Theatre review: Conversations with a Fish, Blue Room Theatre

An interactive social drama that posits existential questions about fate and free will.

Palyku woman and writer, Helah Kristy Milroy, presents philosophical musings in theatrical form in her play, Conversations with a Fish. Using the fish as a metaphor for the vulnerable among us, Milroy creates a series of scenarios to draw attention to power imbalances, social injustices, and systemic prejudices prevalent in our contemporary culture; disrupting each narrative to directly asks viewers to take responsibility for outcomes within scenes.

The play is presented in five short acts. At the end of each act, house lights throw focus to the audience as the actors disrupt the fourth wall and speak directly to seated patrons. Performers ask audience members to raise their hands to vote for one of two options to determine a resolution for a moral dilemma played out between that of fish and humans.

The Blue Room Theatre is small, sparse; the work staged is raw, direct, unflinching social commentary. As audiences walk into the space they are forced to navigate a figure lying centre stage: a washed-up human-sized ‘fish’ amidst seaside debris, played convincingly by Gabriel Critti-Schanars; his mouth opening and closing as his eyes observe patrons entering the room. Footage of a beachscape rolls across a screen on the back wall. Cellist, Camille Lalanne, sits passively in a corner, at times observer, participant, or musical collaborator. The soundscape, created by D’Abrande Ngoka and  David Whyatt, assists with creating fish worlds within human realms, as do the quirky and creative costumes designed by Milroy.

Act I ‘Psychopomp’ begins with two people discovering the hapless fish on the beach. The young man, Orphan, decides that ‘this fish is food’. His companion, Girl, wants to rescue the stranded fish. There is existential wrestling as the humans disagree on what to do with their discovery; the comment, ‘We are human. You are a fish’, sees the fish responding by asking ‘Am I?’ When the fish stops breathing, Orphan wants to consume the remains, but the Girl wants to bury the creature. To resolve the dilemma, house lights illuminate raked seating, and the actors ask the audience to decide whether the fish is to be buried or eaten – by raising a hand to vote for the outcome. The actors count the raised hands, respond accordingly, and the scene ends with a blackout.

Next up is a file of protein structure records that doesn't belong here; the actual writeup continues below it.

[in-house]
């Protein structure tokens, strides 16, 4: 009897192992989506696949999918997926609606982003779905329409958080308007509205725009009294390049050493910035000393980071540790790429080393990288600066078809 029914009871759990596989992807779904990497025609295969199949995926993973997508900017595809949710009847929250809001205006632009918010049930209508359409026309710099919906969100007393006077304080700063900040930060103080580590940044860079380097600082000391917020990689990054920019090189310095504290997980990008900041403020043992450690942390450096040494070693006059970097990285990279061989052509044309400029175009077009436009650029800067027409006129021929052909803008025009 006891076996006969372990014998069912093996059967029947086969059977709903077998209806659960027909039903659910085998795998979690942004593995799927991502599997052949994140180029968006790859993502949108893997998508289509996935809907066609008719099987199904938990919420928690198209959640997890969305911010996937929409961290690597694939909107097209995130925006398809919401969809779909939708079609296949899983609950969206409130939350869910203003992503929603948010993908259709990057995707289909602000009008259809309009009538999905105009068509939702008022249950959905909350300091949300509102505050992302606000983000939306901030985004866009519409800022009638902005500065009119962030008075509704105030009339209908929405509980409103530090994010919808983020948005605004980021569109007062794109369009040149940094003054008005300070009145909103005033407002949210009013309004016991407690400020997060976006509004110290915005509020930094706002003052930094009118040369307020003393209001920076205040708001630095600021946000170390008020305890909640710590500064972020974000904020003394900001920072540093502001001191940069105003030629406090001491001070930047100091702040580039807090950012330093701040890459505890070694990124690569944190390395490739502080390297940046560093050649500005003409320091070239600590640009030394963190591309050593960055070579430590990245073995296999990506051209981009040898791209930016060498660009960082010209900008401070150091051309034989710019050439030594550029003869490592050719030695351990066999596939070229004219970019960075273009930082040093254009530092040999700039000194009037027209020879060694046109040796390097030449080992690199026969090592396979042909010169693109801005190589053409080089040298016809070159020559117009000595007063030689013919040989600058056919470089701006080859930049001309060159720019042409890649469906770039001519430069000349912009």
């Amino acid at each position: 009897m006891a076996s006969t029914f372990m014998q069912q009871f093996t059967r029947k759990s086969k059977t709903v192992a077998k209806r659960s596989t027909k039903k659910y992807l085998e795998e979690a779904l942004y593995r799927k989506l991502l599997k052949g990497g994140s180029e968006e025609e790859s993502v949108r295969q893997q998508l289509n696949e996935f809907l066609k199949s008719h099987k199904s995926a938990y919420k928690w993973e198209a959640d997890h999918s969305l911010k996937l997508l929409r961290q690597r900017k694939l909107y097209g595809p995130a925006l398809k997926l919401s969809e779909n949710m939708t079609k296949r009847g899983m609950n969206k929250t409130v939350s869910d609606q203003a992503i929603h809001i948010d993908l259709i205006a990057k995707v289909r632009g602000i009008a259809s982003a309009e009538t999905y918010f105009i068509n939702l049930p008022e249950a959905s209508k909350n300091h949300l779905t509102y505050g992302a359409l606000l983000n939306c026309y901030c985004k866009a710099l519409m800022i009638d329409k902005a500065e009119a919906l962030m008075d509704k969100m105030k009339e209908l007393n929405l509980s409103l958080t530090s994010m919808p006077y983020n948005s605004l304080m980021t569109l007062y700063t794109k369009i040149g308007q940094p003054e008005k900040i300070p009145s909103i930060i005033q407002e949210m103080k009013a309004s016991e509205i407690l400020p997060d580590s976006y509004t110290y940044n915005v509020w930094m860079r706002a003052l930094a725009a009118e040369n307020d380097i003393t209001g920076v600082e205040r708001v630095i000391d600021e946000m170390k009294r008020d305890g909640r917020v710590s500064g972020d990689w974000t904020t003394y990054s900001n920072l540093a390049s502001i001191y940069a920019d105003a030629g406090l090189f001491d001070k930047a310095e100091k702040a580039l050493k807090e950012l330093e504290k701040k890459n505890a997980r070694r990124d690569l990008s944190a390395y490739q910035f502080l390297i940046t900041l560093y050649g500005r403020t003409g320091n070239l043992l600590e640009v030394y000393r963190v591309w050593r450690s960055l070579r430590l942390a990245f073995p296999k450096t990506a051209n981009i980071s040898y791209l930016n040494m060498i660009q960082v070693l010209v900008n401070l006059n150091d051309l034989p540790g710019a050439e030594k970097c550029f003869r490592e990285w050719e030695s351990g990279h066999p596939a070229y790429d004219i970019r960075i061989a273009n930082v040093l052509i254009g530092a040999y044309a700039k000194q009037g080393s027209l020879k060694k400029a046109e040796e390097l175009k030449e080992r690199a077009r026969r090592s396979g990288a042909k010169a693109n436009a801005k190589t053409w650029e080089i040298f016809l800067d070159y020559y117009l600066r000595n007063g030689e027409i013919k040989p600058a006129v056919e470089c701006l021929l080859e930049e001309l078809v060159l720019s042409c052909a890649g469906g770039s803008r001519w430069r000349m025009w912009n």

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Each of the successive acts set up one fishy predicament after the other, and each concludes with the audience being asked to make a judgement on a particular matter. In Act II ‘Blackfish’, Goldy the goldfish, performed with remarkable focus by Jimi Fleming, sits centre stage, wide eyes staring at the audience, mouth opening and closing with rhythmic precision. The Narrator, Joey Vale, speaks as Goldy, commenting on the attention of Goldy’s owner; a repugnant Admiral played bravely by David Whyatt, who was a last-minute cast change. The Narrator reflects on the Admiral’s lecherous behaviour, sighing as she concedes, ‘a little fish like me should be happy to have a big man around’, though in despair, and desperate to escape the Admiral, adds, ‘But how can I leave? I was just a little fish’. 

In Act III ‘Lost & Found’ audiences are reminded ‘Fish speak every day but no one listens’, and are challenged to vote as to whether the fish are living in a dream or simulation. A monologue about the nature of freedom is the focus of Act IV ‘Psychopomp Fish’ during which the Fish notes, ‘I am a prisoner. You are a prisoner too’. 

The notions of freedom, free will, and moral responsibility come to a climax in the final Act V ‘Kingfish’ which is staged as a trial in a court of law. Kingfish is arrested and charged with treason, but defends himself, explaining ‘as a sovereign, it is my responsibility to speak’, claiming ‘all I did was to remind the Crown of my sovereign rights’. As the house lights flare once more, audience members become jury members and are asked to determine whether retribution or mercy be meted out in the courtroom drama.

As a theatrical work, the performance is meandering and musing; as a commentary, Conversations with a Fish is an invitation to consider our responsibilities for the choices we make as members of a shared society. 

Conversations with a Fish
Presented by The Blue Room Theatre, WA, as part of Summer Nights
Writer/Director/Producer/Costume Designer: Helah Milroy 
Sound Designer & Composers: D’Abrande Ngoka and David Whyatt
Cellist: Camille Lalanne
Lighting Designer: Peter Young
Stage Manager: Georgia Sealy
Cast: Bruce Denny, Gabriel Critti-Schnars, Jimi Fleming, Joey Vale, Paul Rowe, David Whyatt 

Conversations with a Fish was performed from 27 January – 3 February 2022

Lucinda Coleman is an Adjunct Lecturer (Research) and sessional Lecturer in Performance at the Western Australian Academy of Performing Arts, Edith Cowan University.